Page:A cyclopedia of American medical biography vol. 2.djvu/454

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This was attrihutuble to the great care witli which he prepared his patient; to freedom in the use of soap and water, rendering both himself and patient as nearly aseptic as pos8il)Ie, and to the care of his patients after operation. He used in his operations a solution of creo- sote in alcohol, an excellent antiseptic. His operations of all kinds were well done, and generally successful, and his i)rog- noses of traumatisms seldom erred.

He paid special attention to lithotomy, discarding lithotrity as not comparable in results, a conclusion arrived at only after a thorough trial of both operations. He .spent much time practising the crush- ing oj)eration upon the cadaver while in Paris, and possessed a fine set of instru- ments. He did the operation of lateral lithotomy twenty-nine times, losing only his first two patients. Less than a year before his death, he operated successfully upon an eight-year-old boy, removing a calculus weighing 580 grains. He pro- tested against the use of the catheter after operation, and tying the legs to- gether awaited the passage of urine by the natural channel.

His reputation as a lithotomist was very extended, indeed, almost world- wide, which fact and a similar one in the case of his greater surgical co-temporary. Dr. J. P. Mettauer, show what a positon may be obtained in a provincial town, or even in a small village, unaided by metro- politan or academic advantages. He was far ahead of lus time in the use of both asepsis and antisepsis without knowing it. His practice extended over southside Virginia and far into North Carolina, and his name was a household word, and his word the law in things surgical.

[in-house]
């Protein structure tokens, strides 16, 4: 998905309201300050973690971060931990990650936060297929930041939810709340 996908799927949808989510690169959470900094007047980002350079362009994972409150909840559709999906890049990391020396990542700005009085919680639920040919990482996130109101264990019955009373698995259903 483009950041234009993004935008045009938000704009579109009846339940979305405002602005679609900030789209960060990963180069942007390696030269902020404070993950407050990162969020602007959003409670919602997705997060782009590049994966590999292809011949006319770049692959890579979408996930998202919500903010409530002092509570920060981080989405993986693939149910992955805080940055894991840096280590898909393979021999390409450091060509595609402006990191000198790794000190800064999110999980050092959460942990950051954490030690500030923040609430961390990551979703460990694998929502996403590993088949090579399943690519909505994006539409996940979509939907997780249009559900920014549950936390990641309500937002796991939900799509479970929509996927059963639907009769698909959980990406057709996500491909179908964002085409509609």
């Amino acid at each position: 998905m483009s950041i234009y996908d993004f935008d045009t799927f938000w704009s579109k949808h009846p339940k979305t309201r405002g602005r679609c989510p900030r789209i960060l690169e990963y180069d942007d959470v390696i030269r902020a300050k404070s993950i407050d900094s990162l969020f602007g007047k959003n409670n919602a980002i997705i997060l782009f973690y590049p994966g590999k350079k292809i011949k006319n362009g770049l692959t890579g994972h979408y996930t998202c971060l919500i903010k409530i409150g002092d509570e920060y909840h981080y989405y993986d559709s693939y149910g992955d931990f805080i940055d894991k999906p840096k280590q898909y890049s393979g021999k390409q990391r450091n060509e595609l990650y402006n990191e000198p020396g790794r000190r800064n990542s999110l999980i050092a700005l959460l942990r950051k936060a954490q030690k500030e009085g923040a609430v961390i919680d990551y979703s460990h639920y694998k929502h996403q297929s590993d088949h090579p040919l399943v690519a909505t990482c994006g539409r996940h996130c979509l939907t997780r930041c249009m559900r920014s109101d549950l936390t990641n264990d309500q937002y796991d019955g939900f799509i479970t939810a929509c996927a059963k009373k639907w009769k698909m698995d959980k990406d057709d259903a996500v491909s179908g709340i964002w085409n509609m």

He never married, although a great beau, and assiduovis in his attentions to ladies, esjDecially young ladies.

He died in Petersburg on the fifteenth of January, 1860, in the sixty-seventh year of his age.

So far as I have been able to discover the following articles are all that he contributed to medical literature:

"A Case of Calculus successfully

treated b}' Lithotrity." ("American Journal Medical Sciences," 1832.)

" Report of the Successful Removal of an I'^normous Tumor of the Neck." C'.Vmerican Journal Medical Sciences," 1844.)

"Case of Irritable Uterus." ("The Stethoscope," vol. i, April, 1851.)

" Report of Fifteen Cases of Lithot- omy. " (" The Stethoscope," vol. i.)

"Empyema Successfully Treated by Paracentesis Thoracis." (" Virginia Med- ical and Surgical Journal," vol. iv.)

" Results of Twenty-four Operations for Lithotomy." (" Virginia Medical and Surgical Journal," vol. iv.)

" Report of Twelve Cases of Lithot- omy."

R. M. S.

M.iryland and Virg. M. J., Richmond,

1S60, xiv.

X. \m. M. and Chir. Rev., Phila,, 1860, iv.

Spencer, Thomas (1793-1857).

Thomas Spencer was born in Great Barrington, Massachusetts, October 22, 1793. His father, Eliphalet Spencer, wheelwright, w^as a man of more than ordinary intellectual strength and phy- sical energy who served during the Revolutionary War in the Connecticut regiment, and fought at the battle of Saratoga, and witnessed the sm-- render of Bm-goyne. An elder brother taught Spencer arithmetic and in 1806 he had three months' schooling for the purpose of studying English grammar, and never forgot the mortification of be- ing outstripped by one of the school girls somewhat older than himself.

^Vllen nineteen he w-as taught survey- ing by his brother. Gen. Ichabod Spencer, and about the same time began to study medicine with Dr. Dix, of Delplii. By his surveying and school teaching, he was enabled to earn the fees for liis medical course, and in 1816 received a license to practise from the Medical Society of the County of Herkimer.

Dr. Spencer at once began to practise in the tow^n of Lenox. He was elected to the several offices of the Medical Society